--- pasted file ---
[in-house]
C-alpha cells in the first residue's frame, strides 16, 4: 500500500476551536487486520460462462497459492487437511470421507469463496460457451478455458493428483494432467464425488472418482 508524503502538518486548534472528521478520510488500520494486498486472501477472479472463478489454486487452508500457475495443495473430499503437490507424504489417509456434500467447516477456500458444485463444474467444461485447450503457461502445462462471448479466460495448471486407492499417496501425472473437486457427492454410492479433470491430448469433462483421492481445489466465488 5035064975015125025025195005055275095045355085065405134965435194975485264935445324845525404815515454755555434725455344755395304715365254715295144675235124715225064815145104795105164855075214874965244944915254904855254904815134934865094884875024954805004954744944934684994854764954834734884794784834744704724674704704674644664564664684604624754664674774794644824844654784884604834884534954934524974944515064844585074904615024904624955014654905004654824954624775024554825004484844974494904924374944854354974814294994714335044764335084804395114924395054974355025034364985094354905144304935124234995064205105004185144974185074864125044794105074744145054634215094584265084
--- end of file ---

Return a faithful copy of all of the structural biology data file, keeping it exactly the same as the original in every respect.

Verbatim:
[in-house]
C-alpha cells in the first residue's frame, strides 16, 4: 500500500476551536487486520460462462497459492487437511470421507469463496460457451478455458493428483494432467464425488472418482 508524503502538518486548534472528521478520510488500520494486498486472501477472479472463478489454486487452508500457475495443495473430499503437490507424504489417509456434500467447516477456500458444485463444474467444461485447450503457461502445462462471448479466460495448471486407492499417496501425472473437486457427492454410492479433470491430448469433462483421492481445489466465488 5035064975015125025025195005055275095045355085065405134965435194975485264935445324845525404815515454755555434725455344755395304715365254715295144675235124715225064815145104795105164855075214874965244944915254904855254904815134934865094884875024954805004954744944934684994854764954834734884794784834744704724674704704674644664564664684604624754664674774794644824844654784884604834884534954934524974944515064844585074904615024904624955014654905004654824954624775024554825004484844974494904924374944854354974814294994714335044764335084804395114924395054974355025034364985094354905144304935124234995064205105004185144974185074864125044794105074744145054634215094584265084